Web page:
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Customs 1959 Chevy Apache 283 V8

Discussion in 'The Hokey Ass Message Board' started by Justin Hill, May 6, 2019.

  1. Justin Hill
    Joined: May 6, 2019
    Posts: 7

    Justin Hill
    Member

    Good Morning all, New to the site but have some deep inquiries that need attending. To start I'm overly new at hot rods and all vehicle aspects. HAHA but i have general mechanic knowledge. I can work on cars and i love it. Sooo, i am looking at slightly upgrading the internals of the current 283 v8 that sits inside the Apache now.. I'm ripping it apart and replacing all internals with better upgraded versions. Again nothing crazy but a bigger cam, new heads, new pistons, new manifold, the works really. My confusion begins with the pistons and crankshaft. The pistons, I have no idea what to get and how upgraded they need to be. The crankshaft, does it truly need to be upgraded and if so what is a good place to start. no knowledge of compression rates or anything of that nature. Just FYI.

    Next the transmission all the way back to the rear axle. New gears will be added and I need to know where to begin. If its possible to keep the same transmission and replace just the gears awesome! If not whats the best upgrade to get me going down the highway at decent speeds (keep with traffic) as well as get off the line for some fun. (not really looking to race on a track but maybe one day) Next the driveshaft, Whats needed to hold up to some good horsepower one day? Is it better to just replace the rear axle or switch out internal parts? If new axle is needed where do I go about retrieving one? I want to do my best at buying new parts not pulling from older vehicles. So a few good sites are greatly appreciated. Thank you for reading and I look forward to the amazing advice i receive.
     
  2. catdad49
    Joined: Sep 25, 2005
    Posts: 3,012

    catdad49
    ALLIANCE MEMBER

    Justin, Welcome to the HAMB. Please fill out your profile (general area of the country/state) so that others may be of more help to you. Although this a Great place for info on a lot of subjects, you may also want to check the various Chevy truck sites for more specific advice. Welcome from VA., Carp.
     
  3. Justin Hill
    Joined: May 6, 2019
    Posts: 7

    Justin Hill
    Member

    catdad49 Thanks for the advice. That info has been updated. What are some of those sites?
     
    catdad49 likes this.
  4. rustydusty
    Joined: Apr 19, 2010
    Posts: 874

    rustydusty
    Member

    What is the problem with the engine and drive train now? If it's a running and driving truck, you'll probably be better off building another engine etc... on a stand and avoid the "stalled project conundrum " that happens to so many. When, and if you finish it, it will be easier to swap the drivetrain out and not be without a driver the whole time.
     
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  5. Justin Hill
    Joined: May 6, 2019
    Posts: 7

    Justin Hill
    Member

    rustydusty Oh this is totally a project car. I have a daily driver lol so no worries there. it is a running truck and nothing is wrong with the drivetrain as I know of. I purchased the truck off of a gentleman who said the last time it ran was 5 years ago and he was told that by the person he bought it from. It was exposed to the element and had dirt and other things in the engine in several spots. So I began the tear down and plan on taking it to a machine shop to have it completely checked and resurfaced. But the internals are the area I need assistance with. I want to hot rod it on a small level because again I'm new and don't know exactly where to go. So over time I'll re-upgrade things and adjust areas. but right now the first post says it all as far as what i need assistance with.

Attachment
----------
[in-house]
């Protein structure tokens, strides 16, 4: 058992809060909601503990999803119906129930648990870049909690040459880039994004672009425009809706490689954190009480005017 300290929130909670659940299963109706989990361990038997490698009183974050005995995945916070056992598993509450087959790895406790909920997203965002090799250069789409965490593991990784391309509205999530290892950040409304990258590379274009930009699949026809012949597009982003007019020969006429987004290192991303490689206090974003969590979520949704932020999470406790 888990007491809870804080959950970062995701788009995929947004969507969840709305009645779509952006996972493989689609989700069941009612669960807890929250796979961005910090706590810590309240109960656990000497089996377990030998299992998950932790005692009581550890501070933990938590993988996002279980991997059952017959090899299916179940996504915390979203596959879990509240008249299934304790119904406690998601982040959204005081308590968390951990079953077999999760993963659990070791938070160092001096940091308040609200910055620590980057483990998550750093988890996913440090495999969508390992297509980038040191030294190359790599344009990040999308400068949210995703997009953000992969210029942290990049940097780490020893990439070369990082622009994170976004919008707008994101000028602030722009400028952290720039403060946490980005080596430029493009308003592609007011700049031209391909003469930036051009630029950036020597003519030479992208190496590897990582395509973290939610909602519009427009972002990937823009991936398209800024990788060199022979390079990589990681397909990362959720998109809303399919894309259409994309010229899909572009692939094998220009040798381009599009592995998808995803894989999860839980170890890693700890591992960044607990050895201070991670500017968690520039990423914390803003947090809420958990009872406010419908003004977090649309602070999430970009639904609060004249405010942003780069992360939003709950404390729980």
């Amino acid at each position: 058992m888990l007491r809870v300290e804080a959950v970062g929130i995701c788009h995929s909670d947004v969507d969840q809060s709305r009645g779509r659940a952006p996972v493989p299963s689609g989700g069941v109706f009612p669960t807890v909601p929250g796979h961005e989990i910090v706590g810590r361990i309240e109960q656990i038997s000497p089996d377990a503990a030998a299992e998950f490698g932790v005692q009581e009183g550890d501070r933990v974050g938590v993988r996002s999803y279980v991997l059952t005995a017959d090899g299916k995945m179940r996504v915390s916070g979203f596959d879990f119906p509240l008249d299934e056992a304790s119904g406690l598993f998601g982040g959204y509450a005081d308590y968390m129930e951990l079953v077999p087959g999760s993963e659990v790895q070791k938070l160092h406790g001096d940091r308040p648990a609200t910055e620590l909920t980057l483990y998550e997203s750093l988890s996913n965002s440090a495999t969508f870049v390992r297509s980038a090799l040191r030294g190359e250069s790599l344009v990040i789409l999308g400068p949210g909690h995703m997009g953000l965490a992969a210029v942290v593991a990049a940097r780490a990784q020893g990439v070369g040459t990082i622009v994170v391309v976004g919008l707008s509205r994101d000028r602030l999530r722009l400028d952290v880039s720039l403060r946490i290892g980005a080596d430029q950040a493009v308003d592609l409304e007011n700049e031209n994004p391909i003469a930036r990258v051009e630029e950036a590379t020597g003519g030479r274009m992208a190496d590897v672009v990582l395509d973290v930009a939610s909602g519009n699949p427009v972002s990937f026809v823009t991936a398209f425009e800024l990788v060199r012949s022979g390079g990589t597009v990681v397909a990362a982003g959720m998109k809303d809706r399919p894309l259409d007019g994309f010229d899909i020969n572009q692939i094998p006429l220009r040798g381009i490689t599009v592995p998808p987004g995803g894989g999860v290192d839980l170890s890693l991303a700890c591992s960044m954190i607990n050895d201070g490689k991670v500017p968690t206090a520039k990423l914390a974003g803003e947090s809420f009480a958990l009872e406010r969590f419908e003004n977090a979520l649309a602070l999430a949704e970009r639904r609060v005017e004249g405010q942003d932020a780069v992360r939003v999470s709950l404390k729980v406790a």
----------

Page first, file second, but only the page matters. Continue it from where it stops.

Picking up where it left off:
6. Justin,make some shows-swap meets-cruise ins make friends with knowledgeable car folks.
    They can help a lot.You are young and welcome here.
     
  7. squirrel
    Joined: Sep 23, 2004
    Posts: 41,955

    squirrel
    Member

    Hi, welcome to the HAMB.

    It sounds like you want to change stuff, for the sake of changing stuff? Or maybe you know that folks always change things in engines, but you don't really understand why?

    If you are looking to increase the performance of the engine you have, then installing a different cam and possibly different heads is a good way to do it. But an additional way is to increase the engine's displacement, and the most common method of doing so if you're starting with a 283, is to not use the 283, instead get a 350, or an even larger engine. When I started out doing this at age 17, I decided my 59 Chevy truck needed a bigger engine, it had the 235 six in it. I started by buying a worn out 396 at the junkyard, and then rebuilding it mostly stock, but with a little bit more cam. It was a dramatic improvement. It took a week to get around to replacing the transmission with a 4 speed, then about a year later it got steeper rear end gears (I was drag racing it frequently, and not going on highway trips, so that worked well for me).